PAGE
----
Yeah. So this is such an important thing. There's sort of three principles that I always take into crisis communications and that may be coming during a tornado, during a hurricane, sadly, during an active shooter incident that you may see in your community, and other situations, even just the loss of a loved one. And the three principles are this: first, you want to be timely, second, you want to be honest, and third, you want to be hopeful that things will get better down the road. So when I say these three principles, timely means that we have to give the most accurate information when we have it. And again, that's the genuine interaction piece. If you've got information that's new, it's important to share that with folks that need to hear it, and that holds true for tenants and others. Secondly, being honest is really, really big. You can't talk out of one side of your mouth to your staff or to a vendor and then talk on the other side to tenants because guess what sometimes those paths overlap and it's the same audience, and you don't want to get caught in that situation. It's always better to be honest about what you know, and when you know it. And then lastly, be hopeful. As you mentioned, the mental health thing is big. Listen, there's going to be a day when we get through this. I don't know when it's going to be, but I'm confident that at some point, things will normalize and we will be able to continue on with all the lives that we love. So it's really, really important that we take those principles forward in our communications to residents. Your comment about, you know, bite size or email. I think that there's an opportunity for all, and that really gets to this idea of platforms and how we talk to those things. But again, let's just re-emphasize the fact that we want to be timely, honest, and hopeful in communicating with residents, with neighbors, with the public, or whoever we need to work with during these tough times.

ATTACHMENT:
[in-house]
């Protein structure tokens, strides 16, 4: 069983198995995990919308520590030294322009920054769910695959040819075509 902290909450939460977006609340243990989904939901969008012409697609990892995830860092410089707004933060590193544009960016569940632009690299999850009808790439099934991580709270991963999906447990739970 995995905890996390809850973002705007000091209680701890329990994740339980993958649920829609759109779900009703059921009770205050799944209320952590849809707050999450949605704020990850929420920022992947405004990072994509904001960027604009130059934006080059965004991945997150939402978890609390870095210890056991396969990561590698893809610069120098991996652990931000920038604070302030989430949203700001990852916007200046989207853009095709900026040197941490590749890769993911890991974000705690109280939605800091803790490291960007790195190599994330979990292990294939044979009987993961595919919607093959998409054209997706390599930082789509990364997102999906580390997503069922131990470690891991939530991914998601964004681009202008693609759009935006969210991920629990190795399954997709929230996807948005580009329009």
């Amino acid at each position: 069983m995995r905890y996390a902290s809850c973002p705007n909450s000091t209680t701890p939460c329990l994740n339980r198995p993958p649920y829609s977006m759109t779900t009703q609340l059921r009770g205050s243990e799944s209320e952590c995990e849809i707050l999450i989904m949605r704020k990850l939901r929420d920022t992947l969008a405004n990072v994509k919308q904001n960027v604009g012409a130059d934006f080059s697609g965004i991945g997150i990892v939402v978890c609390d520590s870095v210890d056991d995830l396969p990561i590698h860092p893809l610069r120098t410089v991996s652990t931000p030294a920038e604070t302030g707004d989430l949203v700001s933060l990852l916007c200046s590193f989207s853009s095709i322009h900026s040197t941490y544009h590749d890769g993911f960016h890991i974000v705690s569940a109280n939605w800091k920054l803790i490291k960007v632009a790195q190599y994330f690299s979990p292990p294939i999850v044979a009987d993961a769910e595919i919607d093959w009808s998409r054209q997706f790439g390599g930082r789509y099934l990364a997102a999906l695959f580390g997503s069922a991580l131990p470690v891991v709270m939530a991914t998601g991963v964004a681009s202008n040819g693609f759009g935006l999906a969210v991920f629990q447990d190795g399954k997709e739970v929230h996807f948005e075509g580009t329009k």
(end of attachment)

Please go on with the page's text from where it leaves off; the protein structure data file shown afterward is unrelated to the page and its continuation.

Glennis Markison 14:30
Yeah. And I would love to, you touched on something very interesting too, and all of that is, there is often a way that a company communicates internally and then a very different tone externally. So I would love the kind of notion of, how do you think operators would be maybe expected to encourage their staff just as much as they would want to encourage their residents, and not maybe kind of have a pressure cooker-effective communications internally, that they tried to ease off on suddenly with the residents.
Matt Lyttle 14:55
Right. And that's also about keeping staff on their side. As I mentioned early on, when it comes to the workplace policies, if you're trying to keep two story straight, you're gonna get confused at some point. Let's be honest with the information that you have because the worst thing is, for you as the owner operator, to set a policy that perhaps you email out or you post on a community board or something like that, and then have your staff have a different understanding of what's going to play out. Because guess what? The staff are the ones that are interacting with residents on a daily basis. And what I hate to see whenever I'm working in a multi-tiered level supervision is when that person on the ground has to say, hey listen, the boss said this, but what I think really is going on is this. I mean that's not the way you want it to be. You want that person on the ground to feel supported, to feel like they know just as much as you know, and that they can share openly and honestly with the people they interact with on a regular basis.